May is in full swing and that means it is both National Older Americans Month and National Elder Law Month. During this month our goal is to work with our clients, friends, and neighbors, to help spread the word about issues facing aging Americans and educate them on what they need to be prepared for both now and in the future.
Unfortunately, there is much misinformation about elder law itself. Elder law is a practice in which attorneys focus on helping seniors and people with disabilities. In truth, however, elder law attorneys can assist anyone over eighteen years of age. This is because once we reach the age of majority no one has the legal authority to make decisions on our behalf. We find, and our clients share with us, that there continues to be a stigma of individuals not wanting to start “elder” law planning because they are “not that old”.
Seniors or “Older Americans” are labeled as a generation of individuals who are over sixty years of age. This is one of the most at-risk generations of being targeted by criminals and scam artists right now. The main reason why is because, as a generation, seniors are thought to be more trustworthy and technologically savvy. This May, we turn our attention to ensuring that Older Americans have the information they need to protect themselves. This includes the education and prevention of current scams. Let us share several of the most popular scams targeting seniors.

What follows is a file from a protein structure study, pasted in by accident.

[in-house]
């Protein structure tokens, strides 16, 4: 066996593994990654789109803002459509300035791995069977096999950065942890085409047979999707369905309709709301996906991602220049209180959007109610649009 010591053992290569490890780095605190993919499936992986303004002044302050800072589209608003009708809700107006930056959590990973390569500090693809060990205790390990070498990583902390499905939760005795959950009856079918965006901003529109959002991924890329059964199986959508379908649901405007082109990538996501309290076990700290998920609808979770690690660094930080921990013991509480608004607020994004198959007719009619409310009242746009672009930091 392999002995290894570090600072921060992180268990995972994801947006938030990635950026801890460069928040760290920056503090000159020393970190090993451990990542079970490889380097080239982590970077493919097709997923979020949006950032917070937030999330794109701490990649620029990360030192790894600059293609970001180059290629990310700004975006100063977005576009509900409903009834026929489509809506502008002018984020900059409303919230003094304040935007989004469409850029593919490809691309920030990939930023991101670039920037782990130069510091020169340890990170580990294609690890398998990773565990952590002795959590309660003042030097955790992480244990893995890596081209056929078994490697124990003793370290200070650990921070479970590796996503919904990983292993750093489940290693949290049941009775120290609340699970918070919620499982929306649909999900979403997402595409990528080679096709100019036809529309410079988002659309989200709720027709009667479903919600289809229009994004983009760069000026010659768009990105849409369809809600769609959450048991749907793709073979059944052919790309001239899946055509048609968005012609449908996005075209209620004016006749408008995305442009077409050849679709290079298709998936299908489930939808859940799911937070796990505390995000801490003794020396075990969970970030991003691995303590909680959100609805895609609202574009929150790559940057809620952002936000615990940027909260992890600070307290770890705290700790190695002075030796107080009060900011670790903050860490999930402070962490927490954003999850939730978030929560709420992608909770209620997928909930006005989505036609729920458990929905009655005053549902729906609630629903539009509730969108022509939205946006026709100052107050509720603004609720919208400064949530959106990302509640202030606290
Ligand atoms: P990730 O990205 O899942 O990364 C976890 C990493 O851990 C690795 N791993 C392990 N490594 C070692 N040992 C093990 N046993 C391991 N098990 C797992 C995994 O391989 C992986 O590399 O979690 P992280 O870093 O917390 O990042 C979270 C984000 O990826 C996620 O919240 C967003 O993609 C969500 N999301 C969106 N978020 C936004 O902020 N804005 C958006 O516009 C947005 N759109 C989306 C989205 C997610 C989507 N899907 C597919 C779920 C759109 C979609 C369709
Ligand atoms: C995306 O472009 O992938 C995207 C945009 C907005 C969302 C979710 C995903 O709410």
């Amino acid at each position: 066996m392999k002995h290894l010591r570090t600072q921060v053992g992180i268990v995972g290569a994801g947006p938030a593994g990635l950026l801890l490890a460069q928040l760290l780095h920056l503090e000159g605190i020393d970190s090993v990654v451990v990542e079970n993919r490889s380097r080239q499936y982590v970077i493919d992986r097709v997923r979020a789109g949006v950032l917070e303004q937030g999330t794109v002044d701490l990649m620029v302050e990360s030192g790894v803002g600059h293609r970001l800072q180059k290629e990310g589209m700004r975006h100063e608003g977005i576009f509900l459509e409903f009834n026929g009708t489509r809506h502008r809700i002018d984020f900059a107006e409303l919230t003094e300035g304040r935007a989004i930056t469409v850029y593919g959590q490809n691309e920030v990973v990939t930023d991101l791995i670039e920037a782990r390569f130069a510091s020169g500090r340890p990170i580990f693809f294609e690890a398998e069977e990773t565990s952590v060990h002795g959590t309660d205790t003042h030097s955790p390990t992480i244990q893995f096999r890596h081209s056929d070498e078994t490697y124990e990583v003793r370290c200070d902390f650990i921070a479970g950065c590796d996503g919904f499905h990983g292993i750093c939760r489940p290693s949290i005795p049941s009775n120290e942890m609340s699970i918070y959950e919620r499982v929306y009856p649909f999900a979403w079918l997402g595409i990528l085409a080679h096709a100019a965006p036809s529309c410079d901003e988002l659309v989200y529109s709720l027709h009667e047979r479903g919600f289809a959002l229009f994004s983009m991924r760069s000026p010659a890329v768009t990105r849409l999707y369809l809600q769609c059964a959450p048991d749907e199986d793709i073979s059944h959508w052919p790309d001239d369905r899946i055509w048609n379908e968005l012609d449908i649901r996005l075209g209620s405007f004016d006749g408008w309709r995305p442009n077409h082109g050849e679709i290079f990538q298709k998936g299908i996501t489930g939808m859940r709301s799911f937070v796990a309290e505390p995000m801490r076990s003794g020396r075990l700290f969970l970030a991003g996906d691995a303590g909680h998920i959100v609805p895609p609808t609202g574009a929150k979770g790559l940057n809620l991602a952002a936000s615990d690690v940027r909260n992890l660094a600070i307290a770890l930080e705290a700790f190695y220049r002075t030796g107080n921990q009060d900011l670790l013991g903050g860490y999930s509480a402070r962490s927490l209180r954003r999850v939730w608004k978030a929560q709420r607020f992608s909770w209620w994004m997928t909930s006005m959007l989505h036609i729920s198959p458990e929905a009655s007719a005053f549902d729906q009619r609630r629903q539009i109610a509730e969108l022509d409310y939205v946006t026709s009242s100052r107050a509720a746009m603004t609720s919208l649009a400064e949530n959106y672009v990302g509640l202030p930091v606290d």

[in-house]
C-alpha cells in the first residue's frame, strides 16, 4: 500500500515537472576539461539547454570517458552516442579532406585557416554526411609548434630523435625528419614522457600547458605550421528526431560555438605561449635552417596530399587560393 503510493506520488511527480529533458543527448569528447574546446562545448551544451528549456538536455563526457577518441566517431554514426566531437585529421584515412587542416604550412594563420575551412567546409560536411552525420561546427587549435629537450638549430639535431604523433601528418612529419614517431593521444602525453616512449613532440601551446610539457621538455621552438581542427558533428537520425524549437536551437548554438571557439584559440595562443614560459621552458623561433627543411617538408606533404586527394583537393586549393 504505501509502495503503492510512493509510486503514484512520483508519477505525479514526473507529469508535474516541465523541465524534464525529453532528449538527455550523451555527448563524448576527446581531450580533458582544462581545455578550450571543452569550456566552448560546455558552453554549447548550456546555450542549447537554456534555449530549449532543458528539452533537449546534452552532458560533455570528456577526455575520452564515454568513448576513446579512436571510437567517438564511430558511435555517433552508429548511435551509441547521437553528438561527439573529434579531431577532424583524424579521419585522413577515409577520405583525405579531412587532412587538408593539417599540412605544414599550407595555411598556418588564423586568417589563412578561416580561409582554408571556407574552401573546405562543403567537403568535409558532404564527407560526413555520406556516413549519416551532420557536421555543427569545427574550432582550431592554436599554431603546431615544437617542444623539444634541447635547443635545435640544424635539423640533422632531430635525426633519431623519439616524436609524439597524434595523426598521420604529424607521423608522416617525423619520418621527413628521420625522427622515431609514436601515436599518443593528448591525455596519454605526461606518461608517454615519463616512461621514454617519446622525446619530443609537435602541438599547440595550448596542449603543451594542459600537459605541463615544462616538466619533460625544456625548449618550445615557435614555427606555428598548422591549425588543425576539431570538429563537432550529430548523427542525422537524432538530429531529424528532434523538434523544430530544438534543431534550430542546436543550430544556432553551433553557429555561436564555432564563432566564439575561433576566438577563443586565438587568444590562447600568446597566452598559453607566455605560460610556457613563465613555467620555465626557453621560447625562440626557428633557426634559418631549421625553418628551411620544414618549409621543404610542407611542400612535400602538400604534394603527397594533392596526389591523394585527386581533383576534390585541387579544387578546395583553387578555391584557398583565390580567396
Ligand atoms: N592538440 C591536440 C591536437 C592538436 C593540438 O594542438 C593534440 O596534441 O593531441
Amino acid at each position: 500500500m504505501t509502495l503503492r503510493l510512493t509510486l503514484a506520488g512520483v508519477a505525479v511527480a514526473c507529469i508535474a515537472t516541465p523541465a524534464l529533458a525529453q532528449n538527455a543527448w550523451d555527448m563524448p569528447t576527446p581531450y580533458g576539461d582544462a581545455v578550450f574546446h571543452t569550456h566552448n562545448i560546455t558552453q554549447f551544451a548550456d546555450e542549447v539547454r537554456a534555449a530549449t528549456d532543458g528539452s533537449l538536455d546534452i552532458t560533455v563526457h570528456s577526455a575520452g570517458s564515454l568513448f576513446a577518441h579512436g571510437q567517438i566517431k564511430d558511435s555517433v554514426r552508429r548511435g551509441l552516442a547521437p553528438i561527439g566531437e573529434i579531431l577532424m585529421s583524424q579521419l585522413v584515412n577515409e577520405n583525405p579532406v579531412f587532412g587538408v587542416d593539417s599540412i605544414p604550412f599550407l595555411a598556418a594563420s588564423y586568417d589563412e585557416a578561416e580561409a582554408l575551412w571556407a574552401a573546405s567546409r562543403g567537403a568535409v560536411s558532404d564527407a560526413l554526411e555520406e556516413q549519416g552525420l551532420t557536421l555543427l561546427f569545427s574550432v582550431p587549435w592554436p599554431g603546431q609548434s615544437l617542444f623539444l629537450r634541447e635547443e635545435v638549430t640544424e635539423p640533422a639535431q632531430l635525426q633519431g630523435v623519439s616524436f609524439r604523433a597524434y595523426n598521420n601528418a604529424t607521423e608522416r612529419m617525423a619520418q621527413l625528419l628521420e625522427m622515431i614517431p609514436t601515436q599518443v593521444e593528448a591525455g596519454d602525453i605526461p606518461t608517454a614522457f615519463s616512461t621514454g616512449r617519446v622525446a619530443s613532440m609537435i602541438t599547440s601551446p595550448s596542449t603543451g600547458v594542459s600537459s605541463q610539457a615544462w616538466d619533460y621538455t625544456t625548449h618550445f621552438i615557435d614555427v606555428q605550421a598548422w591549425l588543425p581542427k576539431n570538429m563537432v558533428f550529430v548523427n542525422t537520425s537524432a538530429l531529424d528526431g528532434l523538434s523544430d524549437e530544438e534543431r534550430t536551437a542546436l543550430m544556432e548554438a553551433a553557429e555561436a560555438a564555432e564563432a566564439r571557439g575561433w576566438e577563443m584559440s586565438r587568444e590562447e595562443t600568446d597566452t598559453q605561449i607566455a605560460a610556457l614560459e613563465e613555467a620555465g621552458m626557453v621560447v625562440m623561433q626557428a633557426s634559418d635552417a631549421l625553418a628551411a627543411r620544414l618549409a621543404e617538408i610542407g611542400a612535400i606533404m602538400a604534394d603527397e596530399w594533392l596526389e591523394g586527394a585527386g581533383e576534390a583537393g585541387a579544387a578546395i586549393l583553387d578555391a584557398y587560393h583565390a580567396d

1. The jury duty scam. The jury duty scam continues to be one of the most prevalent scams across the nation attacking seniors. This could be because it is good and relatively low-cost scam to implement. Through phone calls or the US mail system, the scammer informs the senior that he or she has been summoned for jury duty. However, there is a catch. For a nominal amount of money, the senior can essentially “buy” his or her way out of jury duty. This is a scam. You cannot at this time “buy” your way out of jury duty. If you receive such a notice, contact your local courthouse directly and inquire if you do in fact have jury duty and do not respond to the scammer.
2. The IRS scam. No matter what the time of year, the IRS tax lien scam is prevalent. Through the tax lien scam, someone will call you claiming to be from the IRS. The amount requested could be small or large, but this is a fear-based scam designed to convince the senior that a tax lien will be placed on his or her house unless the amount is immediately paid. Know that the IRS will not contact you directly over the phone. If you receive such a notice contact the FBI Elder Fraud Division to report this. If you have questions, speak to your accountant or contact the IRS directly.
3. The grandparent scam. The grandparents game is one of the worst scams that is currently targeting Older Americans. Through this scam, the criminal is trying to emotionally manipulate the Older American into taking action. The scammer uses someone who sounds young and could potentially be your grandchild who is in danger. The scammer will know that you have grandchildren. Although it is incredibly difficult, do not provide money, private information, or bank account access to the scammer. Instead hang up the phone and contact the parents of your grandchild. You can also discuss this potential scam early and develop a plan together to address it should happen to you.
Although we wish scams were preventable at this time, they are not. The best prevention is to be as prepared as possible. If you know of other scams that we have not addressed here please do not hesitate to let us know. Contact us with your elder law questions because we are here to help.